Replacing a Keurig Water Pump

Worn water pumps are a common cause of leakage …

A common cause in the need to replace the water pump in a Keurig machine is leakage around the base of the unit or no water at all being drawn from the water reservoir into the boiler unit. The breakdown of the water pump can be caused by just normal wear and tear, but often with these brewers it is the result of internal leakage from a solenoid unit that sits above the water pump and over time causes the pump to fail.

Two other failures this type of leakage can contribute to are problems with the air pump and the solenoid unit. Both of these we also have a guide – which you can access by following the links.

Health Warning: if your brewer is around one year old or less do not attempt any repairs but instead get hold of Keurig Customer Service and get a replacement brewer sent out under their one year warranty. Any repairs you attempt yourself will invalidate any warranty you may have left.

Parts and Equipment Required

The equipment list below excludes what you need for Step 1, ie removing the outer casing of the brewer. Please refer to our separate comprehensive guide for this process by following this link, where you will find a specific list of tools for this more complex process.


One new or reconditioned water pump. We personally always like to go for a new part, in particular with Keurig pumps, as you just don’t know how many cycles they have been through nor any damage sustained. The pump in the photo below can be purchased through and at the time of writing this guide it costs around $20.

Do make sure the pump you are buying comes with the main circuit board connector with its red and white wires, as you can see in the photo below.

Photo of a water pump to fir a B60 brewer


For the replacement of the air pump itself you will only need:

  • Phillips head screw driver.

Steps to Follow

Step 1

As we mentioned above, the removal of a Keurig outer casing, or cover, is a difficult process and requires some patience and time. As it involves quite a few steps we have produced a separate guide for this, which you can find here.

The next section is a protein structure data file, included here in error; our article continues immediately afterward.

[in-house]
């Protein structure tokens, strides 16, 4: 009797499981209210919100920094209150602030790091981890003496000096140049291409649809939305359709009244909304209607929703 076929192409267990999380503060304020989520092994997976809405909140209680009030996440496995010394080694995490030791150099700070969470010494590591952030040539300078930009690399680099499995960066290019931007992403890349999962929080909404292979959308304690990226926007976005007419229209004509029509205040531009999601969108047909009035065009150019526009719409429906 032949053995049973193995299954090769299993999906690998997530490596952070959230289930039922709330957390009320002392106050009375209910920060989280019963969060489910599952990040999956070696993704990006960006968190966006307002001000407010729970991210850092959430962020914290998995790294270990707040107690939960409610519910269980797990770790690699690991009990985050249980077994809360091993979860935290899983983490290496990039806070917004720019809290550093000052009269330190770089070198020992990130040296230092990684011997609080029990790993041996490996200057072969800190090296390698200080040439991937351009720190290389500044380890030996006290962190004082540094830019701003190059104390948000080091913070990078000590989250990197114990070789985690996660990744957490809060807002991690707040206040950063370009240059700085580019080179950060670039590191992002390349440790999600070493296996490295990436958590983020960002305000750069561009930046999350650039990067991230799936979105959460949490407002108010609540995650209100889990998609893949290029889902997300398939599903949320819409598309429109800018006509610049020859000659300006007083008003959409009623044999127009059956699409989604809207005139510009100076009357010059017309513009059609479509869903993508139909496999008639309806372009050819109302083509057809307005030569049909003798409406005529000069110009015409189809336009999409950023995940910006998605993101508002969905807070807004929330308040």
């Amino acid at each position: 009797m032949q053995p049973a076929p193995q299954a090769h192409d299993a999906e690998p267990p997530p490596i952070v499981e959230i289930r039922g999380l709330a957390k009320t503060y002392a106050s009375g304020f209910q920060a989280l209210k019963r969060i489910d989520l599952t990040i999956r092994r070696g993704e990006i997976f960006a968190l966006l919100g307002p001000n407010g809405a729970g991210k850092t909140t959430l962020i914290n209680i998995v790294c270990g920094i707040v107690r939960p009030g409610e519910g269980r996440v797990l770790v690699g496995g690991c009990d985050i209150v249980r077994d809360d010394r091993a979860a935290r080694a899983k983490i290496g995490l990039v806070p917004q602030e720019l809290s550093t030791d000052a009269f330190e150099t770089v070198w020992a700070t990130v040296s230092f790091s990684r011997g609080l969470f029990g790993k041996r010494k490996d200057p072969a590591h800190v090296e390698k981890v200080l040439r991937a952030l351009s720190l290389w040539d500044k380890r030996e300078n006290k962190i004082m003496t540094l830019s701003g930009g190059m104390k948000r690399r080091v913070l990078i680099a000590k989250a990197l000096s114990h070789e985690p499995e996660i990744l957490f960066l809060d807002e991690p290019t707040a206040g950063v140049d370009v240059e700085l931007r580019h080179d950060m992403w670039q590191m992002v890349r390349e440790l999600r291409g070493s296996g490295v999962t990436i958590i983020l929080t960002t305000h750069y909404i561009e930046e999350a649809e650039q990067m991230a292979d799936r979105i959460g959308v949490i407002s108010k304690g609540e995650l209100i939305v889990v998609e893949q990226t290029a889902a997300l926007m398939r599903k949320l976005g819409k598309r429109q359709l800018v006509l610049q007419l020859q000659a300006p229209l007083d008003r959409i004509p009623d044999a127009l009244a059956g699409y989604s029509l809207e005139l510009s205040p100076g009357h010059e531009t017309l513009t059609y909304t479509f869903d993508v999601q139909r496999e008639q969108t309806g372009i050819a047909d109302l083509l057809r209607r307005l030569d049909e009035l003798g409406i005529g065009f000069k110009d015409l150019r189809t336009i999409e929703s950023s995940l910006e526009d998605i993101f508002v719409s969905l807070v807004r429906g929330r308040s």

Don’t be put off about this step. Paying out for a new Keurig is a lot of money for most of us and for a bit of effort and a lot less money for a part, it can be very rewarding to get the brewer working again.

Step 2

With the cover of your Keurig now off you can see that they are quite complex machines with a lot of parts and wires. But just remember that in substance its just a big boiler with a few bells and whistles.

If you would like to know a bit more about the different parts that go into making up your Keurig, check out our video that explains these components. Having an understanding of how they all work together and what they are called does help understanding why a certain repair is required.

Now on with the step 2. Looking straight on at the machine you will see on the right side is a large black plastic covering. This housing protects the power circuit board, which we need access to. So we are going to need to get this protector cover off. As you can see from the photo below there are three screws securing the cover to the board underneath. You need to move the top center, directly below this the middle center and then right at the bottom there is a third screw.

Once these are all off the black covering should come off, swinging right (as it is still attached by some wires). But it should swing enough so you can gain full access to the power board and in particular the water pump connection.

Photo of a Keurig B60 Brewer with its Power Board protective covering on

Photo of a B60 brewer power board with covering off

Step 3

The water pump connector on our machine is the red colored one, with a red and white wire extending from it – as we show in the photo below. This may be different with your machine, but the connectors should still be in the same place. However to double check we are taking out the correct plug, follow the two wires from the water pump all the way to the power board.

Now that you have the correct connector, you can pull this out from the power board. We just use our fingers, but a pair of long nose pliers can be handy. You want to be gentle with this process as you don’t want to damage the underlying connection with the power board itself. This would involve a separate repair.

With the connector removed from the power board you now have to feed the wires through the maze of other wires so that the water pump’s wires are unrestricted and away from the brewer. Most of the wires are bundled with plastic tie clips, so you may have to cut them.

Photo of a B60 Brewer Power Board and water pump connector

 Photo of a Keurig water pump connector detached from the power board

Step 4

With the water pump connector now free from the power board we have to feed the red and white wire pairing through the brewer to bring them out at the base of the unit. As you can see from the photo these wires run over the top of the power board and then down the right side, next to the boiler unit. We found when doing this we actually had a few other wires caught up with the water pump power wires and so if you find this too just cut one of the water pump wires so it can be few through. This is ok as the water pump you are replacing it will come with new connections. We didn’t do this in our case as we are just going to keep our existing pump on the machine.

Photo of the water pump wires running down the side of the boiler unit on a B60